Sailing: Caribbean calm stops Kwok from catching '09 Leopard time
Classic trade-wind sailing in the Caribbean is just the job for dampened spirits in the depths of February. It has three key ingredients -- sunshine, fair winds and warm water. But it loses some of its charm when even one ingredient is missing. And if two are missing, some folk want their money back.
So this week's Caribbean 600, the new classic of the global offshore circuit, hasn't quite been ticking all the boxes. At one stage the varied fleet found themselves plugging into a southerly headwind when they should have been reaching enormous speeds in an easterly.
And then a calm spot at the south end of the island of Guadeloupe parked every boat in the fleet. Thus when Karl Kwok's majestic Farr 80 Beau Geste from Hong Kong finished in Antigua on Wednesday, by taking monohull line honours in a time of two days 11 hours 21 minutes and 13 seconds, they were outside the time of two days set by Mike Slade's 100ft Leopard in the inaugural race last year.
Leopard didn't return this year but Slade will be pleased that his 2009 course-record time is gaining in status.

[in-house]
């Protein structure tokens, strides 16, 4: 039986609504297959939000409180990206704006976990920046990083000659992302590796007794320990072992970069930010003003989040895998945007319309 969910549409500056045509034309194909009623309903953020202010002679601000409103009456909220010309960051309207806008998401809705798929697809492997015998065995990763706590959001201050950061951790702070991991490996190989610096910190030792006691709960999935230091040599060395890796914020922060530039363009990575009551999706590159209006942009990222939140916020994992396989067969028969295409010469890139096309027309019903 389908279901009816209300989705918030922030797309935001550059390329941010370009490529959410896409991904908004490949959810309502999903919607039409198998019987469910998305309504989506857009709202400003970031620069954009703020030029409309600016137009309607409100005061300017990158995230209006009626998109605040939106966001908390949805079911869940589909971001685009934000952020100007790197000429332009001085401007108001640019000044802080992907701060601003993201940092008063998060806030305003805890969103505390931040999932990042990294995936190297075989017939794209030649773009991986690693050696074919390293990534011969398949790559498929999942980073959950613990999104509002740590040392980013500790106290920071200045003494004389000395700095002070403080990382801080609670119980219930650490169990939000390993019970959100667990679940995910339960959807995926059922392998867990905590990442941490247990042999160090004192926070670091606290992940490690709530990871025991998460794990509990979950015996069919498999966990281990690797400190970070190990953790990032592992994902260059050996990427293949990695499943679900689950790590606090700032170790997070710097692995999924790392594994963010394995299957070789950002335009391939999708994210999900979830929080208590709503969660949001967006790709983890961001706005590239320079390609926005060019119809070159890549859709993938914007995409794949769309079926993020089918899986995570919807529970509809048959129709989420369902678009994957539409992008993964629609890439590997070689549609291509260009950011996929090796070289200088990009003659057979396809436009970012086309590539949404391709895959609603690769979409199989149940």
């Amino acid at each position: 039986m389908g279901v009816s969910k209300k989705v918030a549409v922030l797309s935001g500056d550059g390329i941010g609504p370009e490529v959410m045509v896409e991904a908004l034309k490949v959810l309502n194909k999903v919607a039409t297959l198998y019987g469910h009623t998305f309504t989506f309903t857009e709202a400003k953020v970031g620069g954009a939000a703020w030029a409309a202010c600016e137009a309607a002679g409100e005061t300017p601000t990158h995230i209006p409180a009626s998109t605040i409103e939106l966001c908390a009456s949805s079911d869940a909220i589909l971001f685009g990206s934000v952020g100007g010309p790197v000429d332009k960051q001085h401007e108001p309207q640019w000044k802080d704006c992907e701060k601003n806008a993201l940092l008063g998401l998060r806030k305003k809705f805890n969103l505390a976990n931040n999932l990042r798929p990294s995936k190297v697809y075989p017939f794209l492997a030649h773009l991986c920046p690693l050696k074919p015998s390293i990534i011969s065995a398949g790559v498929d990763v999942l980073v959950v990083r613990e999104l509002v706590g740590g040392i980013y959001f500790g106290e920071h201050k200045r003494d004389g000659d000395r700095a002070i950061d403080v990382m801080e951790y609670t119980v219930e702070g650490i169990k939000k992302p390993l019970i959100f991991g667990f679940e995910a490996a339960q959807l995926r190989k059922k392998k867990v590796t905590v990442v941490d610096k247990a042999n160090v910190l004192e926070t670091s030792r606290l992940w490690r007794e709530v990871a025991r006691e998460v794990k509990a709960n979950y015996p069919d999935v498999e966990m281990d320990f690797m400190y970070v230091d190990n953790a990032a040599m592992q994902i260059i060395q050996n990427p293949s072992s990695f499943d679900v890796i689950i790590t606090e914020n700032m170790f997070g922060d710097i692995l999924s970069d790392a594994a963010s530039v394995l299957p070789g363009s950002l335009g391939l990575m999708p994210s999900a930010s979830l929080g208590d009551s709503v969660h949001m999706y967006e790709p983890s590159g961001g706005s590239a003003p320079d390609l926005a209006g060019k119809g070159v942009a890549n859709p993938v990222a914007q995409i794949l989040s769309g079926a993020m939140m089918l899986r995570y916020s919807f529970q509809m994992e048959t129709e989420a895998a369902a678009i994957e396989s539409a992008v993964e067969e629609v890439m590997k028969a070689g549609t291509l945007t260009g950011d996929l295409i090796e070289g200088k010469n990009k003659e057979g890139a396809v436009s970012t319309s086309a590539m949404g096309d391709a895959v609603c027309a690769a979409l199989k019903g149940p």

With the calm making the biggest dent at the middle of the fleet, it became impossible for Adrian Lee's 2009 corrected-time winner, the Cookson 50 Lee Overlay Partners, to beat Beau Geste on handicap. The Dun Laoghaire owner-skipper was in the midst of a battle with the American Cookson 50 Privateer (Ron O'Hanly), which beat the Irish boat by one and a half hours to take third overall, with Lee placing fourth.
The Open 40 sailed by Ireland's Michael Boyd and Niall Dowling was also parked by the calm, so as the tail-enders closed towards the finish with the proper easterly back in business, it looked like the low-rated vintage Swan 38 Dolfijn (Richard Bamford) might be headed for the main prize, but last night it was confirmed that Beau Geste was the winner.
Sunshine sailing was one of the themes at the annual awards ceremony of the Irish Cruising Club in Dublin last night, with premier trophy the Faulkner Cup going to Trevor Lusty of Strangford Lough for a voyage to Brazil, Uruguay and Argentina on the 54ft ketch Sea Fever. The Strangford Cup for an alternative best cruise went to Donal Walsh of Dungarvan. His boat Lady Kate is only 31ft long, but made an impressive circuit of the Baltic in 12 weeks.
Another focus of the ICC's programme last summer was a cruise-in-company in the Azores, which produced the Atlantic Trophy for the best cruise with a passage of at least a thousand miles by Frank Ranalow of Kilrush, who sailed to the islands with his 39ft ketch Shady Maid, while Mick Brogan of Kinvara gets the Fingal Trophy for his cruise to the Faroes with his ketch-rigged 44ft Galway hooker Mac Duiach.